Russia's military posture in its Western Arctic reflects the Soviet legacy of bastion defense comprised of concentric circles designed to protect strategic territory.6 The S-400s provide more advanced radar and electronic warfare systems capabilities which expand the range of Novaya Zemlya's air defenses. The airspace monitored and controlled from Rogachevo Air Base has now increased to 600 kilometers for detection and 400 kilometers for engagement, according to Russian assessments,7 although western analysts estimate the range to be between 200-250km based on the system's current configuration.The S-400 reportedly reduces deployment time from stowed position to launch to 5 minutes8and complements previously implemented enhanced defensive measures including the establishment of two Arctic motorized brigades, an Arctic naval group and a command and control center at the refurbished Severomorsk-1 airbase.
Russia's priority in the Arctic is to defend its northwest coast and the surrounding maritime domain around the Northern Fleet, Russia's most capable naval force which includes its only operational aircraft carrier, ballistic missile submarines, and surface combatants and submarines that are deployed worldwide. Russia's efforts to modernize its Arctic military posture includes refurbishing air bases and deploying advanced systems to defend and deny access to strategic bastions. The deployment of S-400 systems to Rogachevo Air Base enhances radar coverage around the Novaya Zemlya archipelago, plugging potential gaps between Nagurskoye Air Base on Alexandra Land and radar stations on the Kola Peninsula.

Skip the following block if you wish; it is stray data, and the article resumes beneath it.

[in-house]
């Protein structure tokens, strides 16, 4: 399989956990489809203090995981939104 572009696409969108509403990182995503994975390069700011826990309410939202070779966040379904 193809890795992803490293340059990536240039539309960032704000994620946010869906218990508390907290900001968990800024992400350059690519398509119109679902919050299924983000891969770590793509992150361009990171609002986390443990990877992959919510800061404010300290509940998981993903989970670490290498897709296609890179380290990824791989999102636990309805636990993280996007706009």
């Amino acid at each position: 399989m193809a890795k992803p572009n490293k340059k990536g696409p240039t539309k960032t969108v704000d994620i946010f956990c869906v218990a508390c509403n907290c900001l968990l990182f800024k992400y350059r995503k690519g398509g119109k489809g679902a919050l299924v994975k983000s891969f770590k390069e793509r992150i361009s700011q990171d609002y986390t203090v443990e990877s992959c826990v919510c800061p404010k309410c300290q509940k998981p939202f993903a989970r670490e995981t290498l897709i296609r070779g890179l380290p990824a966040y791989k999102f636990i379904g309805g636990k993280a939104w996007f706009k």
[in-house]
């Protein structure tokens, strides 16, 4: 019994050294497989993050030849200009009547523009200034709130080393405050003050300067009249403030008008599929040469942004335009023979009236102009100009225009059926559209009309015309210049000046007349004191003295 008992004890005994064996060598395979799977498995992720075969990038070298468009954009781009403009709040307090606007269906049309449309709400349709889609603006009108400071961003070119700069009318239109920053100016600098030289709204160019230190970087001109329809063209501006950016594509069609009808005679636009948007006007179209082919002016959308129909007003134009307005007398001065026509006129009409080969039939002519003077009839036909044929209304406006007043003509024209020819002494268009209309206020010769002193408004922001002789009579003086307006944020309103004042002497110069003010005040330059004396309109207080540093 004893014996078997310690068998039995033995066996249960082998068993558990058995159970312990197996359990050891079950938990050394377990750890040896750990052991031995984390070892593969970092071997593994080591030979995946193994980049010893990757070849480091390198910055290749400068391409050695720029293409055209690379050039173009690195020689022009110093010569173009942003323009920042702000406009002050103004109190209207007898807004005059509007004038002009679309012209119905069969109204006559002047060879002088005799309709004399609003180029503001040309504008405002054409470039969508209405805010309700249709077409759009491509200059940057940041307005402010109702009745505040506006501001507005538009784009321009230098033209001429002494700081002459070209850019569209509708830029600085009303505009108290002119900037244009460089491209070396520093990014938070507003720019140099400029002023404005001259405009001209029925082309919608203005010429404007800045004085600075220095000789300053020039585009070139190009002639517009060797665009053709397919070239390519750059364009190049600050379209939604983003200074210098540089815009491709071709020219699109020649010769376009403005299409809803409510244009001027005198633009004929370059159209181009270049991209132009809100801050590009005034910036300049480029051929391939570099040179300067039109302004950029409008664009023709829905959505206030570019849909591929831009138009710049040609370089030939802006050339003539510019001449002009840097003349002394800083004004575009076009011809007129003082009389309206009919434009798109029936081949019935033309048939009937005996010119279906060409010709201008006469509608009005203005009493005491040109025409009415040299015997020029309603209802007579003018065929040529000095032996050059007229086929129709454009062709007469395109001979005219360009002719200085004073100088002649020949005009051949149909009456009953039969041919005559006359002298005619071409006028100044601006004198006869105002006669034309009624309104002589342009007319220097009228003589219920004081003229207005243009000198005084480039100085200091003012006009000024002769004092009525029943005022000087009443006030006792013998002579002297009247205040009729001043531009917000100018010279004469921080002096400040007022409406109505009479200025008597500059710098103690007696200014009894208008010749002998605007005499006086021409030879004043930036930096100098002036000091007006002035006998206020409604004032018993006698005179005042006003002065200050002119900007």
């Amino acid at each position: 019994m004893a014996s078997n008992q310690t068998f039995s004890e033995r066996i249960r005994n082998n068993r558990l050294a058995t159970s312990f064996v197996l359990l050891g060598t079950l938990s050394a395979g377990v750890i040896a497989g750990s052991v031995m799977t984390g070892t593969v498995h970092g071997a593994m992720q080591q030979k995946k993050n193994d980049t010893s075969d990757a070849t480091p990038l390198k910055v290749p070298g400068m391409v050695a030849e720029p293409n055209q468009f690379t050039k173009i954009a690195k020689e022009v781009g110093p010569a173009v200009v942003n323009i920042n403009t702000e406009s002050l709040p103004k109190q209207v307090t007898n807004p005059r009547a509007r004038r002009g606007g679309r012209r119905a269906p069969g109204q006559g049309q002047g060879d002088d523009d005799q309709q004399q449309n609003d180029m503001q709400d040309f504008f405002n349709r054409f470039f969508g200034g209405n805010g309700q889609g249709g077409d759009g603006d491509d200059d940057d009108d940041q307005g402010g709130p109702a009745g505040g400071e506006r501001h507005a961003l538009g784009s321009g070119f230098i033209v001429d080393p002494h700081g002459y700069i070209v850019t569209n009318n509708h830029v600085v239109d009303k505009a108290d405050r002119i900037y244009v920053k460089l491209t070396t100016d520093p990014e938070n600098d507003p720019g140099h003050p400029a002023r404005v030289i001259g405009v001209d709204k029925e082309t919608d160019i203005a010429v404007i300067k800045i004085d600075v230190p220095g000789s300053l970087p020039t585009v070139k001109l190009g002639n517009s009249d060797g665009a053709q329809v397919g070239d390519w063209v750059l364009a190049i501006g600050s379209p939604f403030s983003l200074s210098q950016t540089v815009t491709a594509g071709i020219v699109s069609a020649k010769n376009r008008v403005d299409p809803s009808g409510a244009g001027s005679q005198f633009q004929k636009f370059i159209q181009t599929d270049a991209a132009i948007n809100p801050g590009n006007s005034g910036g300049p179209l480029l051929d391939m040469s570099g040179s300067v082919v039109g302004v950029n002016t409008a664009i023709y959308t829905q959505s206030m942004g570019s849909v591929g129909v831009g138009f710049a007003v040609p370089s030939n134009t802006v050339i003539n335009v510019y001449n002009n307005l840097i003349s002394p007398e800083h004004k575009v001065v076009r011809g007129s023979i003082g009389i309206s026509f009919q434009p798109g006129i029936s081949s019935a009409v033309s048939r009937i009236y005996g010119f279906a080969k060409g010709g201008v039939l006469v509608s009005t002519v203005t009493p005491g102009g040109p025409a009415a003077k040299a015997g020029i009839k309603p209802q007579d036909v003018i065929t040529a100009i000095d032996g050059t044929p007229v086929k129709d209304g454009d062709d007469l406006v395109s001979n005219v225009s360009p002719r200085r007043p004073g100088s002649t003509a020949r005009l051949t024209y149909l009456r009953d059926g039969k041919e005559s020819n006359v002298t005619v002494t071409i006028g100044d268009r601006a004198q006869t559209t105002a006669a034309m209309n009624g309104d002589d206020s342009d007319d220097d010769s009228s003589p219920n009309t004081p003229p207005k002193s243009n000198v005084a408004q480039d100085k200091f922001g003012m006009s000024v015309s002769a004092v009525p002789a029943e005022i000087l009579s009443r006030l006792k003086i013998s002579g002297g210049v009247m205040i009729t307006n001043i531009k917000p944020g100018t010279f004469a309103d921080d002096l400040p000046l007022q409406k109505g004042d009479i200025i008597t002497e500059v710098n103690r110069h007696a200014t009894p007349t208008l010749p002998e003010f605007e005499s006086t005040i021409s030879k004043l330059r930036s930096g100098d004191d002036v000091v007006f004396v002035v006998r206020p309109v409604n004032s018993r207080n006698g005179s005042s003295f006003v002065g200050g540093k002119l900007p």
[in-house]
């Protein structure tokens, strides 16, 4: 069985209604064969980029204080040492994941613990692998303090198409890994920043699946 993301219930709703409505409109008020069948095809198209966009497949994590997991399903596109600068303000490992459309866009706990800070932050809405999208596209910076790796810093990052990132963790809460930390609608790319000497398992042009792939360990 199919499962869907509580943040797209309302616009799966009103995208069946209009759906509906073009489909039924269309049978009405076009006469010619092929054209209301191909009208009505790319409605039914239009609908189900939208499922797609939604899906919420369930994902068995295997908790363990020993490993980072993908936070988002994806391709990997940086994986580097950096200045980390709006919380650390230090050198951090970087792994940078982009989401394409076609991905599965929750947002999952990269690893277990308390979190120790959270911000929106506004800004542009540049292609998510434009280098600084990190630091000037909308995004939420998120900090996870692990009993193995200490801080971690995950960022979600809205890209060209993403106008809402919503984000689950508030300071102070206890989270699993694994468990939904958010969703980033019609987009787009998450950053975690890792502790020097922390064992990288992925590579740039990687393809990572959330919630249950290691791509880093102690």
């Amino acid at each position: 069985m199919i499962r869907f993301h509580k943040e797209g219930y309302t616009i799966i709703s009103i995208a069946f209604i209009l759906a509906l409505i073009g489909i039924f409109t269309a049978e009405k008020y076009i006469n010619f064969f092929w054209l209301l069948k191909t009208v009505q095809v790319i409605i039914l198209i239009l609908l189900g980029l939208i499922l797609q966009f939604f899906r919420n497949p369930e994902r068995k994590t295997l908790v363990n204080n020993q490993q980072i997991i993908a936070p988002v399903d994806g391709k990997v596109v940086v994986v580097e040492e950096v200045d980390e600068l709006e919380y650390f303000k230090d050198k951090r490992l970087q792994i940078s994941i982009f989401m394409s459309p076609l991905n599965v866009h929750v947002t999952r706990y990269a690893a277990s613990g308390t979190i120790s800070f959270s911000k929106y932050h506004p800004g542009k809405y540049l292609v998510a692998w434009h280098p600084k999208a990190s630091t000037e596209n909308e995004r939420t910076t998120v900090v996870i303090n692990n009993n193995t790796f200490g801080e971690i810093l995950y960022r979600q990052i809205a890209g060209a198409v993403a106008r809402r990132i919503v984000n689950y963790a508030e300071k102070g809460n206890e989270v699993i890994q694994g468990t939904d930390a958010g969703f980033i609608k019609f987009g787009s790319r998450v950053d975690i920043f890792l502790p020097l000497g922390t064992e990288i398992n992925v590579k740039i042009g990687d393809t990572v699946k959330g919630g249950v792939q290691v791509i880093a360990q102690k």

As Russia seeks to increase the Northern Sea Route's economic viability, Russia perceives greater strategic vulnerability in its Far North.9 The S-400s and similar air defense systems deployed across the Russian Arctic (Alexandra Land, Kotelny, and Wrangel Island among others) address this vulnerability as the growing network of assets seeks to restrict freedom of action and lay the groundwork for effective anti-access/area denial (A2/AD) operations.
The S-400s however pose a challenge to NATO in the region, potentially complicating aircraft freedom of operation in the Norwegian and Barents Seas, and potentially out to the North Atlantic. The system reinforces Russia's bastion defense and expands Russia's defensive capabilities potentially beyond the Barents Sea, while also complicating future efforts to reinforce regional allies during a time of crisis. On an operational level, the S-400 raises the potential costs for allies in the event of conflict, deterring them from deploying assets to the region.
Russian Exercising of Its Bastion Defense